Staying Safe in East Lansing: Be Aware, Trust Your Instincts
Julia Liggett, a freshman at MSU, hardly worries about getting home safely, even at night.
“Yeah, I feel safe. Even by myself. There’s still people out at night. There’s people everywhere, if I was by myself or something, somebody would help me.”
Unfortunately for Liggett, science argues she might not be as safe as she believes.
The bystander effect is a psychological phenomenon that occurs when a group of people realize someone or something is in need of help, but assume another witness will give aid.
We’ve all been guilty of the bystander effect - when was the last time you saw someone pulled over with their hazard lights on and stopped to offer assistance?
Based on this data, a person’s sense of safety should not rely on the strangers surrounding them, no matter how many there are. Being safe in a highly populated area such as East Lansing is a matter of awareness, precaution and common sense.
According to ELPD Lt. Scott Wriggelsworth, East Lansing residents shouldn’t fear any immediate danger in the area. “EL is very safe to live, we’re not without incident, but the biggest threat, especially with house parties, is theft” he said. Wrigglesworth added that theft is especially an issue during house parties because residents leave their doors and windows unlocked. While this is a serious issue, theft does not necessarily involve violence.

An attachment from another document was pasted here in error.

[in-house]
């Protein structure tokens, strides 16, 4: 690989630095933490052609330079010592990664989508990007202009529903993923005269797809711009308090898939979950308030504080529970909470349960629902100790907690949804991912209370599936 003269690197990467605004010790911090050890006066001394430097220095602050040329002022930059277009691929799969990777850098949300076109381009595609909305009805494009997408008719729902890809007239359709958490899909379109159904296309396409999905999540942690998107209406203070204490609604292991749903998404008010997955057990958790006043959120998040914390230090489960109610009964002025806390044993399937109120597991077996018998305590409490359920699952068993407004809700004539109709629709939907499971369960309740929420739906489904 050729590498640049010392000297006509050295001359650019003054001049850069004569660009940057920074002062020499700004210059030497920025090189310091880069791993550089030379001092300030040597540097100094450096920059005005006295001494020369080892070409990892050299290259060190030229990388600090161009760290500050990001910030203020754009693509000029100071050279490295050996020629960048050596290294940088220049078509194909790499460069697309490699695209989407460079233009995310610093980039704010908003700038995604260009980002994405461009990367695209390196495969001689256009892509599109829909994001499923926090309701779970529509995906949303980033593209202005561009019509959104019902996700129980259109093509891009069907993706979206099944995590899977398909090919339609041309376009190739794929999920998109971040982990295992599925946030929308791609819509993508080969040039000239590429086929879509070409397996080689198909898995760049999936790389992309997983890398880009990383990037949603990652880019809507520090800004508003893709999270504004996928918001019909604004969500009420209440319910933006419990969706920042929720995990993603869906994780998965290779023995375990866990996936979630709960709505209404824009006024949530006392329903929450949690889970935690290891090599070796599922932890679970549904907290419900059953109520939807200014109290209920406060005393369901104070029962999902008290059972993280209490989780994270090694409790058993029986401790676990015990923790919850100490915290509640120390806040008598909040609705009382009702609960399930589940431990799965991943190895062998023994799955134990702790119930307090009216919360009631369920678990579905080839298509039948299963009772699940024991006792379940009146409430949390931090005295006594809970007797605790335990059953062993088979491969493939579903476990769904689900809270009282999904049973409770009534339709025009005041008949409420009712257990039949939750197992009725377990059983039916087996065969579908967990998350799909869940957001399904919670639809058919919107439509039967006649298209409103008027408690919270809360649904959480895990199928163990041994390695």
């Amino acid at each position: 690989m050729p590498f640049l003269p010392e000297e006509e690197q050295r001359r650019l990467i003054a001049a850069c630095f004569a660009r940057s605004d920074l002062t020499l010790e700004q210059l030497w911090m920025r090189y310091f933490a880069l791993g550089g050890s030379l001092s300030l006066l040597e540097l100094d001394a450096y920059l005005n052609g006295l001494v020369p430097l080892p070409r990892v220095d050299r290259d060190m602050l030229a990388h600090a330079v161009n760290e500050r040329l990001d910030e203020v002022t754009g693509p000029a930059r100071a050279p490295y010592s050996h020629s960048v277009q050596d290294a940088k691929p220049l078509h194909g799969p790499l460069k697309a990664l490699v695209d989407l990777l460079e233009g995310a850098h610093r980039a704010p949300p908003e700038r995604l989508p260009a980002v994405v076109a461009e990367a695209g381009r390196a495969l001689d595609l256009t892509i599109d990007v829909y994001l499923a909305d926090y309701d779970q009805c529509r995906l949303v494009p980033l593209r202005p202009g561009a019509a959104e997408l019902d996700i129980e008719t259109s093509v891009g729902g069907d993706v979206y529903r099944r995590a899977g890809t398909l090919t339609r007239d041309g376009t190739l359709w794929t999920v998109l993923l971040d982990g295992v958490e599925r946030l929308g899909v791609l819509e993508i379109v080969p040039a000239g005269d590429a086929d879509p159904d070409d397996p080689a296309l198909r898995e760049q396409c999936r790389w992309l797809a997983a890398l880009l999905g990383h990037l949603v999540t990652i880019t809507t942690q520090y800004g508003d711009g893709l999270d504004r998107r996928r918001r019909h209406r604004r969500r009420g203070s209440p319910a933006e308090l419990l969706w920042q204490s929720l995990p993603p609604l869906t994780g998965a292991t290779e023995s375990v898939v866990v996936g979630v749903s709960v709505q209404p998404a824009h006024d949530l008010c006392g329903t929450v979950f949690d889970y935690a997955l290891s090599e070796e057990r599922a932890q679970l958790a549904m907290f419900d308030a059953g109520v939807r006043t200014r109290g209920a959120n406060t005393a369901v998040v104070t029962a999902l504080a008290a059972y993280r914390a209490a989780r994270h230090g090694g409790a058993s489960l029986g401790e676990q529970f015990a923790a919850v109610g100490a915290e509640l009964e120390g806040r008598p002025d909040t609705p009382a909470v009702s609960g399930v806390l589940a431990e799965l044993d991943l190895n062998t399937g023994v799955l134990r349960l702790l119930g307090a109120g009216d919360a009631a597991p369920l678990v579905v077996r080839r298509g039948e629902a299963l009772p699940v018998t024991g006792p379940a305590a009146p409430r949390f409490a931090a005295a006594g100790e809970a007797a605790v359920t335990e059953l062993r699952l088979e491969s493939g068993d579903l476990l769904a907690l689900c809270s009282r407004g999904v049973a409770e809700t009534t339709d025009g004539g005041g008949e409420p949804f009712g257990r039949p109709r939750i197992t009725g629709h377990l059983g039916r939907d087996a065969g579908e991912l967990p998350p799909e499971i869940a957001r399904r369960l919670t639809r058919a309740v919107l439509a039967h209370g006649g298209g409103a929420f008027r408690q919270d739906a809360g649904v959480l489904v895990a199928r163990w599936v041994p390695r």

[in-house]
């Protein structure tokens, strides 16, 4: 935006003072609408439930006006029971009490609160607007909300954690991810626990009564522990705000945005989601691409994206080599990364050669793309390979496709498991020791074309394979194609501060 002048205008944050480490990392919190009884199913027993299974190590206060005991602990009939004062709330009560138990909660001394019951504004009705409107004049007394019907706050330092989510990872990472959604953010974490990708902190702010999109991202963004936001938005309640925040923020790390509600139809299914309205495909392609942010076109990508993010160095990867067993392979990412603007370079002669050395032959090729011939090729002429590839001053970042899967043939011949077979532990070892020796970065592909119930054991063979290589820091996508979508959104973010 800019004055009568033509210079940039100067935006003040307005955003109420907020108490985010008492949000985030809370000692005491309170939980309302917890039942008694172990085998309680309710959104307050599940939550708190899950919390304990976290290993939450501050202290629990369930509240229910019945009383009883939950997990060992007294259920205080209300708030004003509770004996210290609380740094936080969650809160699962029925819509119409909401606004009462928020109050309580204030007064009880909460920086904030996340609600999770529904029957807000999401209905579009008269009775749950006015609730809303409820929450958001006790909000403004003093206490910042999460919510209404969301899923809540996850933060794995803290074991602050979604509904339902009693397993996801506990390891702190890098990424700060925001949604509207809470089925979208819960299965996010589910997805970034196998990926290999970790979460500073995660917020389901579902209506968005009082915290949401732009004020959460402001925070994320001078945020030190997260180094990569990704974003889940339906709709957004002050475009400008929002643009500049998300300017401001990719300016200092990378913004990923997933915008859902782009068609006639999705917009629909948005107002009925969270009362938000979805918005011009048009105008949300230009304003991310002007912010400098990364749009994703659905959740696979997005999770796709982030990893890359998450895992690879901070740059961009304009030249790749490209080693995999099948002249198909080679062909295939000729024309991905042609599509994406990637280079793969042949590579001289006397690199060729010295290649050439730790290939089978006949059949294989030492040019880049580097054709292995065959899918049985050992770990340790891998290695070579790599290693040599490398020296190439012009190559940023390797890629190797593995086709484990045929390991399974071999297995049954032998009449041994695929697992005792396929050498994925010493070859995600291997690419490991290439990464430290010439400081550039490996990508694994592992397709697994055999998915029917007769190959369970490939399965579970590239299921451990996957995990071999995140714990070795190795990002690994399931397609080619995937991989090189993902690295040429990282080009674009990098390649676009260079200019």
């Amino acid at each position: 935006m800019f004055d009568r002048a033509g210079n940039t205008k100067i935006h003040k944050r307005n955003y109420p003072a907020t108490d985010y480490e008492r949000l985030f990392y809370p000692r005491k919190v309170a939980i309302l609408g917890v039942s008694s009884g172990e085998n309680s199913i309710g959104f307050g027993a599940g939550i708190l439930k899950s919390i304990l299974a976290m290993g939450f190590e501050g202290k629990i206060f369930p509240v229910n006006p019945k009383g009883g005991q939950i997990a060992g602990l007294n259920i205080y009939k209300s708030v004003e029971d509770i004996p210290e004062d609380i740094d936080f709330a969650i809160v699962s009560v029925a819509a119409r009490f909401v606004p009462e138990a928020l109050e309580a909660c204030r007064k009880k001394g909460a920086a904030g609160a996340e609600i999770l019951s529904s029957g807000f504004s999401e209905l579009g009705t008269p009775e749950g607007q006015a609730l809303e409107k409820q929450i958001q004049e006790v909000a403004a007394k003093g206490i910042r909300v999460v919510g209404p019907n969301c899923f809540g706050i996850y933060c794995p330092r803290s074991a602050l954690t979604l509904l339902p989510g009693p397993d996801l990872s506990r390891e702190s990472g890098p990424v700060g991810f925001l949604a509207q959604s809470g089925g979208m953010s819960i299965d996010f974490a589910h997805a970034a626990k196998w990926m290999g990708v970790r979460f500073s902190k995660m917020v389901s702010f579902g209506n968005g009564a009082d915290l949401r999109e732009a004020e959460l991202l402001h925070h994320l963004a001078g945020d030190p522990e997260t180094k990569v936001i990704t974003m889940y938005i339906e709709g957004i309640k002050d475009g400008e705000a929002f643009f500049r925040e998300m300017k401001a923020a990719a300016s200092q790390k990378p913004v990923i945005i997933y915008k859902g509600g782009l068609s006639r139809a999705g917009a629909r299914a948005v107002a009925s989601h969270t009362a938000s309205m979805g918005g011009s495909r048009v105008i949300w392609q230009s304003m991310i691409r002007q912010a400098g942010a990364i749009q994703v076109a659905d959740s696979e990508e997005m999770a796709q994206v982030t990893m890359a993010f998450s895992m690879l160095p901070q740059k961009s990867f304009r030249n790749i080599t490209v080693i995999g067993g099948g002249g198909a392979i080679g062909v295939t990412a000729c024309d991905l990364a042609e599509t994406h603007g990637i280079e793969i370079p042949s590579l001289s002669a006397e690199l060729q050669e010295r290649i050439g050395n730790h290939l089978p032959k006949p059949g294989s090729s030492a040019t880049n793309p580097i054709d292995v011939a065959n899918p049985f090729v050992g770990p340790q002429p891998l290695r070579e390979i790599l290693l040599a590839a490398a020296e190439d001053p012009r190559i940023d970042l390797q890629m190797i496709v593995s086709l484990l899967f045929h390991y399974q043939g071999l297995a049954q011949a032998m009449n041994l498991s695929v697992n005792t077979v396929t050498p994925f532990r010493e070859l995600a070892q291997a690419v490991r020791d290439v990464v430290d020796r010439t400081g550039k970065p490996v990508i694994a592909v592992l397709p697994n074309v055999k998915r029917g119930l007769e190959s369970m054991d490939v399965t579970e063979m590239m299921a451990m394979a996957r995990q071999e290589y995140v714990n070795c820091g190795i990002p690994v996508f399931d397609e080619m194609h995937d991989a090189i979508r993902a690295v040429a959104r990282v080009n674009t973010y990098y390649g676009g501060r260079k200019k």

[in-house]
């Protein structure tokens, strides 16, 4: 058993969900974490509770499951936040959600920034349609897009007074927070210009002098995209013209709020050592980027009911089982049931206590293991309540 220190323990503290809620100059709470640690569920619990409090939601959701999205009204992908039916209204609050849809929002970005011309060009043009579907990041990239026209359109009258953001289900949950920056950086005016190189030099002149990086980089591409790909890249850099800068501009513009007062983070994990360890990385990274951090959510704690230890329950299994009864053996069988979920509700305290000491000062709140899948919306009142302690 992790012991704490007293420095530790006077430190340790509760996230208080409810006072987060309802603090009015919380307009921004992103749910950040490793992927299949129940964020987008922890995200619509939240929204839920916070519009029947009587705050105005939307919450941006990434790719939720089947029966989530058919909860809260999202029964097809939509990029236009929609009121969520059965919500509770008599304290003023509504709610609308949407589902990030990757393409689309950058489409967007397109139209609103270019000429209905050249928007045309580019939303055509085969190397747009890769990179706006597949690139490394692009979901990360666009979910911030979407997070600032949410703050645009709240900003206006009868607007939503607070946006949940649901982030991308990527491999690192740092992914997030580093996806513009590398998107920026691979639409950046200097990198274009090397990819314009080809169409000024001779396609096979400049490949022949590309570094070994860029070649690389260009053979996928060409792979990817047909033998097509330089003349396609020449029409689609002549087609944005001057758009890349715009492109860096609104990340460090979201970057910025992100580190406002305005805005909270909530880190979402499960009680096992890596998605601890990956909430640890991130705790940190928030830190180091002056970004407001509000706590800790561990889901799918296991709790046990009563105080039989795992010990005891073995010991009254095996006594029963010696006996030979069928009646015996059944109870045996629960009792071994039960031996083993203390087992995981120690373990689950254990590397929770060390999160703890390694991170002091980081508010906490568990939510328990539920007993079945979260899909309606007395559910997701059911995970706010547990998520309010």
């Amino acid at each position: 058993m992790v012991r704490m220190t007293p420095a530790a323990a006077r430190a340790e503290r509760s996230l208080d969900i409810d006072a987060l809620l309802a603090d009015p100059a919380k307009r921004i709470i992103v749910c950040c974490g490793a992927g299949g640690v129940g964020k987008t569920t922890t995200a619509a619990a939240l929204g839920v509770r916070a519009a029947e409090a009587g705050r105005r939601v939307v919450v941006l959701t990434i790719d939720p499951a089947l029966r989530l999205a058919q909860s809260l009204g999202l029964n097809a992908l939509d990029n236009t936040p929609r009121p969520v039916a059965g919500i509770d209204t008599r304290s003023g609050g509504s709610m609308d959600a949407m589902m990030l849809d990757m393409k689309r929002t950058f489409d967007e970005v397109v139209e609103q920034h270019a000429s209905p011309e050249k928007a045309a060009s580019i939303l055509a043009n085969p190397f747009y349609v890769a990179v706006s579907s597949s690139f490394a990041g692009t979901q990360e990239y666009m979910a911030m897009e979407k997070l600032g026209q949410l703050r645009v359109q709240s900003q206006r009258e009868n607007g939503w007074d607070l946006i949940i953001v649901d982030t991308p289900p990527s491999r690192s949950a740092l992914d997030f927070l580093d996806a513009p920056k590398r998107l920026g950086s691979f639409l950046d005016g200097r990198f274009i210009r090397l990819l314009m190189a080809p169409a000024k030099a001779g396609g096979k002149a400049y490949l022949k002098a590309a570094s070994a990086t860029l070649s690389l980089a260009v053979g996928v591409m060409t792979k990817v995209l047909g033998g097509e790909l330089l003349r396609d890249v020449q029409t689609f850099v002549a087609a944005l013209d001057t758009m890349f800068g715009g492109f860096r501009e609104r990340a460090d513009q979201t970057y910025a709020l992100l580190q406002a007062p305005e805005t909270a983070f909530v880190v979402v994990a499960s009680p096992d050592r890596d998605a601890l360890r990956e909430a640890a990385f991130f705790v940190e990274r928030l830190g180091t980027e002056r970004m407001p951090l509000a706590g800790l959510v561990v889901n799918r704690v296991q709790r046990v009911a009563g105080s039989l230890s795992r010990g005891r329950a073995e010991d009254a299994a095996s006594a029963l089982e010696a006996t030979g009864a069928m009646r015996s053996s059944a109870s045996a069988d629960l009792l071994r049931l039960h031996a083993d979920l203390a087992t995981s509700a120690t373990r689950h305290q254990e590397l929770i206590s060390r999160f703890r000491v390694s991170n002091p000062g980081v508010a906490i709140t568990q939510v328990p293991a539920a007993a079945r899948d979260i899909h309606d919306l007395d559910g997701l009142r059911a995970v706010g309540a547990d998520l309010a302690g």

East Lansing, for the most part, is safe — at least on paper.
Sexual assaults and rapes are often unreported, which makes it difficult to make any fact-based assumptions about actual safety.
When Liggett heard girls in her MSU dorm had been drugged, or “roofied," at a welcome week fraternity party, she said she was relieved the girls had not been seriously hurt. “I know at least two of the three girls spoke to someone or went to the hospital. The dorms had a meeting about what to do if something like that happens,” Liggett said.
ELPD’s Wriggelsworth said unreported, or late-reported, incidents are a concern of the ELPD. “Late reports come in, and I get that, but the [evidence] we lose often is more important than the sleep cycle,” he said. “File a police report as soon as possible and be as specific as possible. If you’ve got texts, don’t delete them. Don’t shower or wash the clothes you were in because there’s evidence. Then if we need to wait a few days for the victim to process, we can get the entire story.”
Survivors of sexual assault in East Lansing and surrounding areas can seek counseling through The Listening Ear, EVE and MSU. “It’s important to give women avenues and resources,” he said.
Women aren’t the only victims of sexual assault, but women do account for the vast majority.
“It’s uncommon [for men to report assaults], but it’s not unheard of,” Lt. Wriggelsworth said. “In a year, we’ll get one, maybe two.”
Tyler Kochanski, East Lansing resident and senior at MSU, said he often walks home alone at night and doesn’t feel any immediate danger.
“I feel safe along the edges of campus and the well-lit subdivisions at night,” Kochanski said. “I think [East Lansing] might not be as safe for women.”
For women, safety isn’t just an issue at college in general, or in East Lansing specifically. Liggett, originally from the Royal Oak, said her family taught safety differently to her than to her younger brother.
“I definitely think they won’t be as pushy with being safe because he is a boy,” she said. “They think that different rules apply. Girls are seen more as who will get hurt by someone else than a guy.”
Man or woman, safety in any city is about awareness. If possible, travel with other people. Do not accept drinks from anyone.
“The biggest thing [to stay safe] is to be cognizant of your area and try to walk in pairs or packs,” Lt. Wriggelsworth said. “You have to be your biggest proponent or safeguard. If one of your pack strays, protect them. Trust your instincts.”